The Man in the High Castle, 1963
Philip K. Dick
For many years, Philip Kindred Dick was considered an “underground” writer. Yet his influence on his peers and on following generations has been incalculable, and slowly but steadily over the years the profound impact of his stories on our culture has been growing.
To say that Dick was ahead of his time would be an understatement – today he is generally regarded as a sort of prophet of the postmodern in science fiction.
He was born in Chicago, and lived in San Francisco and Washington D.C. when he was growing up. His twin sister died at six weeks, which affected him profoundly. Dick graduated from Berkeley High School (California) in the same class as Ursula K. LeGuin, although they did not know each other at the time.
Dick seems to have spent most of his adulthood in pretty dire straits. He dropped out of college due to anxiety issues, and continued to have mental health problems throughout his life, including an unsuccessful suicide attempt in 1972. He was married five times, spent much of his life in poverty, and struggled with drug abuse.
Many of Dick’s stories question reality and reflect his own paranormal experiences, paranoia, and hallucinations. Often they depict a downtrodden everyman character struggling under the weight of oppressive forces beyond his control.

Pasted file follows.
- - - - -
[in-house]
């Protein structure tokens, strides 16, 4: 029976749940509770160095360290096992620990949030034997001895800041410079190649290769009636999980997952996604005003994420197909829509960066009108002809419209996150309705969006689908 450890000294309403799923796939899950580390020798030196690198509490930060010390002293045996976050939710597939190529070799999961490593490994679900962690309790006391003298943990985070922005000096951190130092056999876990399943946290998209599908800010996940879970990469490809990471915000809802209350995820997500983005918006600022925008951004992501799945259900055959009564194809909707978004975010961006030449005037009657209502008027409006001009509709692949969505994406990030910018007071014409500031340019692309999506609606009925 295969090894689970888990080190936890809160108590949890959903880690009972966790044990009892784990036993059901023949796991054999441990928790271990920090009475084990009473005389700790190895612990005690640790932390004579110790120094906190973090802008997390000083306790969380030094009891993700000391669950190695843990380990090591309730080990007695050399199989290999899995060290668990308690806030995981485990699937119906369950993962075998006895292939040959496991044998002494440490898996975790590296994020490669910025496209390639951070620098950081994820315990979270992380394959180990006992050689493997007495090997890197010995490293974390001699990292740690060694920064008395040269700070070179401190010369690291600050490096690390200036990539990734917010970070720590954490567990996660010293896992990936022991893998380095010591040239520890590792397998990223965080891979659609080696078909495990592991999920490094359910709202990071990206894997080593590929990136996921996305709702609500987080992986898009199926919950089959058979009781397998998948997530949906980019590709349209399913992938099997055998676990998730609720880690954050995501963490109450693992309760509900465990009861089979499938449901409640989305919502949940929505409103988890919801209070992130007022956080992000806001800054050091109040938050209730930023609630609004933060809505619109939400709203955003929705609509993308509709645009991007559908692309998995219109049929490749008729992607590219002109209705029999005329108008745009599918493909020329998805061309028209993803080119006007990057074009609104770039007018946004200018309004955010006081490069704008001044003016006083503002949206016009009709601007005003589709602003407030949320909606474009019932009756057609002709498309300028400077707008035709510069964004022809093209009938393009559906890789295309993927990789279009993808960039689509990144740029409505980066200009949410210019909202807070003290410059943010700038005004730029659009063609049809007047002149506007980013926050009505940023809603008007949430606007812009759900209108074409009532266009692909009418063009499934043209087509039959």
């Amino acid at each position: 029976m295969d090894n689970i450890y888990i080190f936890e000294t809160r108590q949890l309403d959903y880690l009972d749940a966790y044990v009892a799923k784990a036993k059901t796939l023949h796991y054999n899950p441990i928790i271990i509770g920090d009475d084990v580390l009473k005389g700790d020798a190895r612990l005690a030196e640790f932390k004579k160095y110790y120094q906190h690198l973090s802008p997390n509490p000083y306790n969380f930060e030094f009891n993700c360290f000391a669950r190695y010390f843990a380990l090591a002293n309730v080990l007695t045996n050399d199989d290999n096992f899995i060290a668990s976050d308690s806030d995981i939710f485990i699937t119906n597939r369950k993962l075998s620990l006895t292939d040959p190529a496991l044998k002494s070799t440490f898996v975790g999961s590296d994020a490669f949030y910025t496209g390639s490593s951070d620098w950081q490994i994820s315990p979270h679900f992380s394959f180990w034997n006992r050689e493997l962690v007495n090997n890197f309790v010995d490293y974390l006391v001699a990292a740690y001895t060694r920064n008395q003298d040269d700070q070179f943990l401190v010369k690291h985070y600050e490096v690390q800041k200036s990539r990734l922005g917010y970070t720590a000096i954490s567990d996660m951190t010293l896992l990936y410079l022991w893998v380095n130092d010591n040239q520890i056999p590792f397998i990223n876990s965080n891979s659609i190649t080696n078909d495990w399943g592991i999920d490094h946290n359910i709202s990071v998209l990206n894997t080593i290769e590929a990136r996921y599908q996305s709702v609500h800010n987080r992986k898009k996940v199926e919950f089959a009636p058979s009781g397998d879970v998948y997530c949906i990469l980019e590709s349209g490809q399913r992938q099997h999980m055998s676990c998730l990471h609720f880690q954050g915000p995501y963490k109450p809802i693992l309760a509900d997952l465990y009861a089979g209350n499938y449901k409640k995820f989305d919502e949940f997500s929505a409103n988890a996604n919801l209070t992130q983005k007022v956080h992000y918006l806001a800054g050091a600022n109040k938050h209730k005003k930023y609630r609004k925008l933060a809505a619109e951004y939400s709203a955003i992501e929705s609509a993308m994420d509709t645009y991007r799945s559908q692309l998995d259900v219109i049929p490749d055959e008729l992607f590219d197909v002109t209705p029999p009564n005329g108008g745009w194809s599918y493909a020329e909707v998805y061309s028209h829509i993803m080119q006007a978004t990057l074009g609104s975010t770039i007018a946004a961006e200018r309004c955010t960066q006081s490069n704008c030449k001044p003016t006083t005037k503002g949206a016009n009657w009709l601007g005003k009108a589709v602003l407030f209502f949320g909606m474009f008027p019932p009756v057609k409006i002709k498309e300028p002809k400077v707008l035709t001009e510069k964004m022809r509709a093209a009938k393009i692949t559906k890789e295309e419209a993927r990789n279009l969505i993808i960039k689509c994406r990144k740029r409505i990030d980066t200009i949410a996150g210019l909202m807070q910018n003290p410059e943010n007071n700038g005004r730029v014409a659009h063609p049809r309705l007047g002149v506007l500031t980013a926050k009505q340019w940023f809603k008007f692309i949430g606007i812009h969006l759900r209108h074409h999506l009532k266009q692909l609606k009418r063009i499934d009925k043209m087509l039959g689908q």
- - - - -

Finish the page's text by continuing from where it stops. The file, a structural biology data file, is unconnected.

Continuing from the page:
The Man in the High Castle is now one of the most famous novels in the alternate reality or alternate history subgenre of science fiction. Set in 1962 in the former United States, it imagines a world in which World War II was won by the Nazis and Imperial Japan, who have divided the world between the two empires. Dick used the I Ching to guide his own decisions about the plot of the novel, as his characters within the novel also use the I Ching.
I have read a handful of his books over the years, although not as many as I would like. In general, it’s pretty strong stuff!…and can feel bewildering at times. A few other titles I can recommend include:
- Do Androids Dream of Electric Sheep? (1968)
- Martian Time-Slip (1964)
- The Three Stigmata of Palmer Eldritch (1965)
- Ubik (1969)
Jonathan Lethem and Kim Stanley Robinson discuss the influence of Philip K. Dick on their own work
Footnote for lutenists: Dick features references John Dowland and his music in several works – Flow My Tears, the Policeman Said (1974) even references Dowland’s best known composition in the title.
My Top 21 Science Fiction Novels of All Time:
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